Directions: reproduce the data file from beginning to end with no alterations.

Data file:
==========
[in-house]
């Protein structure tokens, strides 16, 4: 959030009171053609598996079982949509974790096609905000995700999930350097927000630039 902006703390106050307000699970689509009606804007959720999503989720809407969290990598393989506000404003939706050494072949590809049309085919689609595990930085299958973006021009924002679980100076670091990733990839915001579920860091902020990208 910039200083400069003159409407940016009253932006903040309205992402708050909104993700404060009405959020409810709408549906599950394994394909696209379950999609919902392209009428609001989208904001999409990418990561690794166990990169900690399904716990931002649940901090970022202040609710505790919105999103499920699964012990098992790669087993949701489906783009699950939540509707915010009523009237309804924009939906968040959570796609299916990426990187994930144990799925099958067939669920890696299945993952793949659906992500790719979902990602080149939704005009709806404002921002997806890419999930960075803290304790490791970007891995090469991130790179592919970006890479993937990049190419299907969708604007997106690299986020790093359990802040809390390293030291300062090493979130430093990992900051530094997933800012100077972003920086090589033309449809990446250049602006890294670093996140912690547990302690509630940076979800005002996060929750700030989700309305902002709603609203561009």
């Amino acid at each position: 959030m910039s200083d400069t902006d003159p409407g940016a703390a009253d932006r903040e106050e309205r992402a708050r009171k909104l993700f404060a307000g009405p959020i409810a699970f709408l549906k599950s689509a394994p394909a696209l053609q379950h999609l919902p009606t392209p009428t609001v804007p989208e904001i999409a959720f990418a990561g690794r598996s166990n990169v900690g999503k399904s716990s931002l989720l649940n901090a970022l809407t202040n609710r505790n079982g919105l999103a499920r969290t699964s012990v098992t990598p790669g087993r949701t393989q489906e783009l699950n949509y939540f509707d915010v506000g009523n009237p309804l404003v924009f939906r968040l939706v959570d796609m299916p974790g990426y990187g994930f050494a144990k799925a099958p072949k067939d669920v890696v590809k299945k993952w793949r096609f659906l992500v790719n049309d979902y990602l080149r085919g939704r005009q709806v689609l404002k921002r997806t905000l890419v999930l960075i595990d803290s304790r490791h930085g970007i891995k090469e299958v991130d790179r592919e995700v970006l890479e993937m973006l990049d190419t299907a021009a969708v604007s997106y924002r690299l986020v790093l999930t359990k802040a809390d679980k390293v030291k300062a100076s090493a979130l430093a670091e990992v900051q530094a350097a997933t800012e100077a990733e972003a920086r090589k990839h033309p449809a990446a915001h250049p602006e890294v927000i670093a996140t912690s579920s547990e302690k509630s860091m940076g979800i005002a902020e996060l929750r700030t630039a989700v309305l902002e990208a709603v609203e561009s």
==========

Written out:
[in-house]
């Protein structure tokens, strides 16, 4: 959030009171053609598996079982949509974790096609905000995700999930350097927000630039 902006703390106050307000699970689509009606804007959720999503989720809407969290990598393989506000404003939706050494072949590809049309085919689609595990930085299958973006021009924002679980100076670091990733990839915001579920860091902020990208 910039200083400069003159409407940016009253932006903040309205992402708050909104993700404060009405959020409810709408549906599950394994394909696209379950999609919902392209009428609001989208904001999409990418990561690794166990990169900690399904716990931002649940901090970022202040609710505790919105999103499920699964012990098992790669087993949701489906783009699950939540509707915010009523009237309804924009939906968040959570796609299916990426990187994930144990799925099958067939669920890696299945993952793949659906992500790719979902990602080149939704005009709806404002921002997806890419999930960075803290304790490791970007891995090469991130790179592919970006890479993937990049190419299907969708604007997106690299986020790093359990802040809390390293030291300062090493979130430093990992900051530094997933800012100077972003920086090589033309449809990446250049602006890294670093996140912690547990302690509630940076979800005002996060929750700030989700309305902002709603609203561009």
């Amino acid at each position: 959030m910039s200083d400069t902006d003159p409407g940016a703390a009253d932006r903040e106050e309205r992402a708050r009171k909104l993700f404060a307000g009405p959020i409810a699970f709408l549906k599950s689509a394994p394909a696209l053609q379950h999609l919902p009606t392209p009428t609001v804007p989208e904001i999409a959720f990418a990561g690794r598996s166990n990169v900690g999503k399904s716990s931002l989720l649940n901090a970022l809407t202040n609710r505790n079982g919105l999103a499920r969290t699964s012990v098992t990598p790669g087993r949701t393989q489906e783009l699950n949509y939540f509707d915010v506000g009523n009237p309804l404003v924009f939906r968040l939706v959570d796609m299916p974790g990426y990187g994930f050494a144990k799925a099958p072949k067939d669920v890696v590809k299945k993952w793949r096609f659906l992500v790719n049309d979902y990602l080149r085919g939704r005009q709806v689609l404002k921002r997806t905000l890419v999930l960075i595990d803290s304790r490791h930085g970007i891995k090469e299958v991130d790179r592919e995700v970006l890479e993937m973006l990049d190419t299907a021009a969708v604007s997106y924002r690299l986020v790093l999930t359990k802040a809390d679980k390293v030291k300062a100076s090493a979130l430093a670091e990992v900051q530094a350097a997933t800012e100077a990733e972003a920086r090589k990839h033309p449809a990446a915001h250049p602006e890294v927000i670093a996140t912690s579920s547990e302690k509630s860091m940076g979800i005002a902020e996060l929750r700030t630039a989700v309305l902002e990208a709603v609203e561009s």